For example, in the perovskite solar cells system with SnO2 ETL (Figure 4), there is an increase in the energy band alignment between the ETL and perovskite layer when the 2D TiS2 is attached to the surface of SnO2 . The conduction band level of ETL (SnO2) reduced from 4.68 to 4.63 eV in the presence of 2D TiS2. This has narrowed the offset energy between the ETL and perovskite (conduction band level at 4.36 eV). As the result, the photogenerated carrier extraction becomes enhanced, improving the photocurrent and the power conversion efficiency. As shown in Figure 4C–4F, the power conversion efficiency increases from 19.65% to 21.73% when the SnO2 ETL is modified with the 2D TiS2 atomic layer. The nature of interfacial photocarrier dynamic improvement in the presence of the 2D TiS2 atomic layer can be seen from the increase of the
Figure 5 explains in detail how the photocarrier dynamic in the device was impressively modified in the presence of a 2D TiS2 atomic layer on the surface of SnO2 ETL. As presented, the photocurrent is enhanced impressively. This is the result of enhanced interfacial charge transfer as indicated by the transient and steady-state photoluminescence analysis result, which is also supported by the electrochemical impedance spectroscopy result, showing decrease in the interfacial charge transfer resistance in the device.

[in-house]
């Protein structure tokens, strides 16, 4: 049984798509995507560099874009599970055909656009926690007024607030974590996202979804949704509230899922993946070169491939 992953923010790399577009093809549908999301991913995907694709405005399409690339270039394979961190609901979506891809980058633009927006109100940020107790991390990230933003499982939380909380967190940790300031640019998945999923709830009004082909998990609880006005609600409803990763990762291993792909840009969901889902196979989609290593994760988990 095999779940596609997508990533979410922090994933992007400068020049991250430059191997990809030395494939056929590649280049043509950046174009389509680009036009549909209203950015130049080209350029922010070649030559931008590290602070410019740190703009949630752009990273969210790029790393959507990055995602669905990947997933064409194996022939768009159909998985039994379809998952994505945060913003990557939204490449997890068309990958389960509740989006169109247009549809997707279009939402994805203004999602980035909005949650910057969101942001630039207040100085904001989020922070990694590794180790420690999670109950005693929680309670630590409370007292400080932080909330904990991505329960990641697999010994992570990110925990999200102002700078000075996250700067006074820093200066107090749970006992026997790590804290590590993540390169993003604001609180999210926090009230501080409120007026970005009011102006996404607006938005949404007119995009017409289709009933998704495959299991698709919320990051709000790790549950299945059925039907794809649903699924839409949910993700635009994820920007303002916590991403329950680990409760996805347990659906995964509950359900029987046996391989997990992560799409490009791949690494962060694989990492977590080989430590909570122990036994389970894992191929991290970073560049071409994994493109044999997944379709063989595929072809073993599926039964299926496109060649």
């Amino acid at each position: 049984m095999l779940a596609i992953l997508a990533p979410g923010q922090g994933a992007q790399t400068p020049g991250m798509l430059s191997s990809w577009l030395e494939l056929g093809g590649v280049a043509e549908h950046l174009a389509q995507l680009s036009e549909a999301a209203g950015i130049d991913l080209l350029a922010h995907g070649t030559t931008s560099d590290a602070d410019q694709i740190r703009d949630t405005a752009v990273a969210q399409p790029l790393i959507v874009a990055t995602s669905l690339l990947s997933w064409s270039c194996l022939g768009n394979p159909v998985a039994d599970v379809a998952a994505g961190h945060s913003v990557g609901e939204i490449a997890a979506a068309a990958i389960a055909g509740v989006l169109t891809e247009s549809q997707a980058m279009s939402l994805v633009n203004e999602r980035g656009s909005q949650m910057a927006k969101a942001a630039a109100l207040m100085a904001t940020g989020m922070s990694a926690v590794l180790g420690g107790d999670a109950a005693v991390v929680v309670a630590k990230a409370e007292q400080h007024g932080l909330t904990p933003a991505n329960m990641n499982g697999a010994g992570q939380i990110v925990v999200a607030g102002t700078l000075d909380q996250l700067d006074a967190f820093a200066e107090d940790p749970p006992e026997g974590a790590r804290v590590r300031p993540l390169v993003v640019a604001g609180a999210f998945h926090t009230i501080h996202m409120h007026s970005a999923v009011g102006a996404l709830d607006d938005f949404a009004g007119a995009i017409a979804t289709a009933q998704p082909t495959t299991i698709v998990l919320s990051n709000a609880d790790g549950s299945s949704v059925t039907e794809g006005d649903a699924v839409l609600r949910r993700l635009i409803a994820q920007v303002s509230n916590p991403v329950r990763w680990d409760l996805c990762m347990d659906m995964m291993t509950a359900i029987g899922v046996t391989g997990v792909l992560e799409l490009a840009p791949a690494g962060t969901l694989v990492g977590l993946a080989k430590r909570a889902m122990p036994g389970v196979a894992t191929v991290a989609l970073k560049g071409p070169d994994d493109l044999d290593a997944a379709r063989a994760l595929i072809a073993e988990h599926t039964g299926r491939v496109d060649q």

We also in our recent result have coupled the TiS2 atomic layer on top of the TiO2 surface to compensate for surface defect due to the oxygen vacancy, enhancing the interfacial charge transfer and transport dynamic when applied as ETL in perovskite solar cells . The perovskite solar cells’ performance improves from 18.02 to 18.73% (Figure 6). Electrochemical impedance analysis revealed that there is an improvement as high as 13% in interfacial charge transfer in the ETL with 2D TiS2 and 43% improvement in the charge recombination resistance (Figure 7A). The latter is verified by the increase in the photocurrent (Figure 7B) and the decrease in the leakage current of the device when 2D TiS2 passivates the TiO2 surface (Figure 7C). We can relate this process to the reduction in the trap density in the device as shown by the value of
2.2 MoS2 electron transport layer